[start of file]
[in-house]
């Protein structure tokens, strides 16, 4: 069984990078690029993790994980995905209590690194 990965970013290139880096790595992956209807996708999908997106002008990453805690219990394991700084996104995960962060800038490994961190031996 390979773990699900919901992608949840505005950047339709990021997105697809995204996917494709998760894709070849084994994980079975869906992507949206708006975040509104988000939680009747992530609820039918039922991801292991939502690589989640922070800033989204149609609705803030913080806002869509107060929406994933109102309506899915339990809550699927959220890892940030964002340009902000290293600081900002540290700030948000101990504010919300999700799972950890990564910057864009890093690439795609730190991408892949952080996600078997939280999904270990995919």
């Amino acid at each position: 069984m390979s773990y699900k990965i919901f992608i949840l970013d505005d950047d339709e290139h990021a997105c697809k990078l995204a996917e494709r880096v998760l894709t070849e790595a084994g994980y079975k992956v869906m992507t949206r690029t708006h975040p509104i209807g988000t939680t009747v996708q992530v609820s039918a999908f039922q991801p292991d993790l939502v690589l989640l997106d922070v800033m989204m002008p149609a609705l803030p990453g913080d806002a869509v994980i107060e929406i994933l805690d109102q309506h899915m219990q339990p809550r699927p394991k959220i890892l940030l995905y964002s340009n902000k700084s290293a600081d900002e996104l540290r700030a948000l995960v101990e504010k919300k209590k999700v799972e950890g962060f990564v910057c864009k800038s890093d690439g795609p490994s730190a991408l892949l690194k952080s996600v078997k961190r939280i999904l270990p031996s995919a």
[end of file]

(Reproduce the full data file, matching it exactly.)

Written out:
[in-house]
């Protein structure tokens, strides 16, 4: 069984990078690029993790994980995905209590690194 990965970013290139880096790595992956209807996708999908997106002008990453805690219990394991700084996104995960962060800038490994961190031996 390979773990699900919901992608949840505005950047339709990021997105697809995204996917494709998760894709070849084994994980079975869906992507949206708006975040509104988000939680009747992530609820039918039922991801292991939502690589989640922070800033989204149609609705803030913080806002869509107060929406994933109102309506899915339990809550699927959220890892940030964002340009902000290293600081900002540290700030948000101990504010919300999700799972950890990564910057864009890093690439795609730190991408892949952080996600078997939280999904270990995919």
């Amino acid at each position: 069984m390979s773990y699900k990965i919901f992608i949840l970013d505005d950047d339709e290139h990021a997105c697809k990078l995204a996917e494709r880096v998760l894709t070849e790595a084994g994980y079975k992956v869906m992507t949206r690029t708006h975040p509104i209807g988000t939680t009747v996708q992530v609820s039918a999908f039922q991801p292991d993790l939502v690589l989640l997106d922070v800033m989204m002008p149609a609705l803030p990453g913080d806002a869509v994980i107060e929406i994933l805690d109102q309506h899915m219990q339990p809550r699927p394991k959220i890892l940030l995905y964002s340009n902000k700084s290293a600081d900002e996104l540290r700030a948000l995960v101990e504010k919300k209590k999700v799972e950890g962060f990564v910057c864009k800038s890093d690439g795609p490994s730190a991408l892949l690194k952080s996600v078997k961190r939280i999904l270990p031996s995919a």